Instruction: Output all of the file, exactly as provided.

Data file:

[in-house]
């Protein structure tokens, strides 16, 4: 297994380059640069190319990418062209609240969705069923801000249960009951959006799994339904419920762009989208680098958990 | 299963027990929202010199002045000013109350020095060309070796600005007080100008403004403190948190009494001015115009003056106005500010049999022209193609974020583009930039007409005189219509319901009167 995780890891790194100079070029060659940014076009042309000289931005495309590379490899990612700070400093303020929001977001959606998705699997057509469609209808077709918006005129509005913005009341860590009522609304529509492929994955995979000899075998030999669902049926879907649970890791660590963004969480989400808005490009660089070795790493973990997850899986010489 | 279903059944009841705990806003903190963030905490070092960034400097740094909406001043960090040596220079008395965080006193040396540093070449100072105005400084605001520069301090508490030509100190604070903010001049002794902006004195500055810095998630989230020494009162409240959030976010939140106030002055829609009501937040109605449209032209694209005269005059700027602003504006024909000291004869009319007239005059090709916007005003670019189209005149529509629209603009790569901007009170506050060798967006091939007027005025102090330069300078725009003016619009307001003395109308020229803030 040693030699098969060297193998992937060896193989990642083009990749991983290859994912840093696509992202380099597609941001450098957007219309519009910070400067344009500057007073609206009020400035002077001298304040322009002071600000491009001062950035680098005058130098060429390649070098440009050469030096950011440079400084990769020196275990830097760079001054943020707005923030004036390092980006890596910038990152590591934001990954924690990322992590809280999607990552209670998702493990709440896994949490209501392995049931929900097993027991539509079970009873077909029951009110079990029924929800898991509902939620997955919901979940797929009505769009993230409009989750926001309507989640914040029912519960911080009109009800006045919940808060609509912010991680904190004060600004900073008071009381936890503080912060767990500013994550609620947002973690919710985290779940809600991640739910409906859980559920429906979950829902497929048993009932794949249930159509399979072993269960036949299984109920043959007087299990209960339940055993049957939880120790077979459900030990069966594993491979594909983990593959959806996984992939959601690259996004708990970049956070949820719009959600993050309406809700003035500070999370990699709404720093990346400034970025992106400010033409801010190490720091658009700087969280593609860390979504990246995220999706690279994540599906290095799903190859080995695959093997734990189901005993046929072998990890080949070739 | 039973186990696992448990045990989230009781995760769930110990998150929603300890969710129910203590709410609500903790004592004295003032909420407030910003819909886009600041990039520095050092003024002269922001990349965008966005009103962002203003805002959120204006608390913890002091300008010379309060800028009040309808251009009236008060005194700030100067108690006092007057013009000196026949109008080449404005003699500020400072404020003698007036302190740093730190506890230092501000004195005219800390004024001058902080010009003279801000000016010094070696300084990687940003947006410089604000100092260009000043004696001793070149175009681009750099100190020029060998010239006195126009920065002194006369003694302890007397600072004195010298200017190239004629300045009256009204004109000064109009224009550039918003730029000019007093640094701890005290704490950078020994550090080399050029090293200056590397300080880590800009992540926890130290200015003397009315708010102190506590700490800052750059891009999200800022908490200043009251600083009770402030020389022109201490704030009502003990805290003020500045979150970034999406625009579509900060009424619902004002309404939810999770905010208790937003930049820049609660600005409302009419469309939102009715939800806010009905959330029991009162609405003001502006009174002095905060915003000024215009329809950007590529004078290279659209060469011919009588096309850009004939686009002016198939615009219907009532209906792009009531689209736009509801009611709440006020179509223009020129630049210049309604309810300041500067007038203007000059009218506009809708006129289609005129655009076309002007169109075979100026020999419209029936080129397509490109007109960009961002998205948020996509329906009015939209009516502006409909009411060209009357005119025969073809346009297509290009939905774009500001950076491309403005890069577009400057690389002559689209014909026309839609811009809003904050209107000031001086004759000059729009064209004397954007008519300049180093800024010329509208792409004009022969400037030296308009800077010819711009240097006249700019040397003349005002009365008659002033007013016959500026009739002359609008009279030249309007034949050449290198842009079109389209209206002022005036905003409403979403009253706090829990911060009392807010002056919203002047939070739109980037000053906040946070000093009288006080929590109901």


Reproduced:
[in-house]
């Protein structure tokens, strides 16, 4: 297994380059640069190319990418062209609240969705069923801000249960009951959006799994339904419920762009989208680098958990 | 299963027990929202010199002045000013109350020095060309070796600005007080100008403004403190948190009494001015115009003056106005500010049999022209193609974020583009930039007409005189219509319901009167 995780890891790194100079070029060659940014076009042309000289931005495309590379490899990612700070400093303020929001977001959606998705699997057509469609209808077709918006005129509005913005009341860590009522609304529509492929994955995979000899075998030999669902049926879907649970890791660590963004969480989400808005490009660089070795790493973990997850899986010489 | 279903059944009841705990806003903190963030905490070092960034400097740094909406001043960090040596220079008395965080006193040396540093070449100072105005400084605001520069301090508490030509100190604070903010001049002794902006004195500055810095998630989230020494009162409240959030976010939140106030002055829609009501937040109605449209032209694209005269005059700027602003504006024909000291004869009319007239005059090709916007005003670019189209005149529509629209603009790569901007009170506050060798967006091939007027005025102090330069300078725009003016619009307001003395109308020229803030 040693030699098969060297193998992937060896193989990642083009990749991983290859994912840093696509992202380099597609941001450098957007219309519009910070400067344009500057007073609206009020400035002077001298304040322009002071600000491009001062950035680098005058130098060429390649070098440009050469030096950011440079400084990769020196275990830097760079001054943020707005923030004036390092980006890596910038990152590591934001990954924690990322992590809280999607990552209670998702493990709440896994949490209501392995049931929900097993027991539509079970009873077909029951009110079990029924929800898991509902939620997955919901979940797929009505769009993230409009989750926001309507989640914040029912519960911080009109009800006045919940808060609509912010991680904190004060600004900073008071009381936890503080912060767990500013994550609620947002973690919710985290779940809600991640739910409906859980559920429906979950829902497929048993009932794949249930159509399979072993269960036949299984109920043959007087299990209960339940055993049957939880120790077979459900030990069966594993491979594909983990593959959806996984992939959601690259996004708990970049956070949820719009959600993050309406809700003035500070999370990699709404720093990346400034970025992106400010033409801010190490720091658009700087969280593609860390979504990246995220999706690279994540599906290095799903190859080995695959093997734990189901005993046929072998990890080949070739 | 039973186990696992448990045990989230009781995760769930110990998150929603300890969710129910203590709410609500903790004592004295003032909420407030910003819909886009600041990039520095050092003024002269922001990349965008966005009103962002203003805002959120204006608390913890002091300008010379309060800028009040309808251009009236008060005194700030100067108690006092007057013009000196026949109008080449404005003699500020400072404020003698007036302190740093730190506890230092501000004195005219800390004024001058902080010009003279801000000016010094070696300084990687940003947006410089604000100092260009000043004696001793070149175009681009750099100190020029060998010239006195126009920065002194006369003694302890007397600072004195010298200017190239004629300045009256009204004109000064109009224009550039918003730029000019007093640094701890005290704490950078020994550090080399050029090293200056590397300080880590800009992540926890130290200015003397009315708010102190506590700490800052750059891009999200800022908490200043009251600083009770402030020389022109201490704030009502003990805290003020500045979150970034999406625009579509900060009424619902004002309404939810999770905010208790937003930049820049609660600005409302009419469309939102009715939800806010009905959330029991009162609405003001502006009174002095905060915003000024215009329809950007590529004078290279659209060469011919009588096309850009004939686009002016198939615009219907009532209906792009009531689209736009509801009611709440006020179509223009020129630049210049309604309810300041500067007038203007000059009218506009809708006129289609005129655009076309002007169109075979100026020999419209029936080129397509490109007109960009961002998205948020996509329906009015939209009516502006409909009411060209009357005119025969073809346009297509290009939905774009500001950076491309403005890069577009400057690389002559689209014909026309839609811009809003904050209107000031001086004759000059729009064209004397954007008519300049180093800024010329509208792409004009022969400037030296308009800077010819711009240097006249700019040397003349005002009365008659002033007013016959500026009739002359609008009279030249309007034949050449290198842009079109389209209206002022005036905003409403979403009253706090829990911060009392807010002056919203002047939070739109980037000053906040946070000093009288006080929590109901």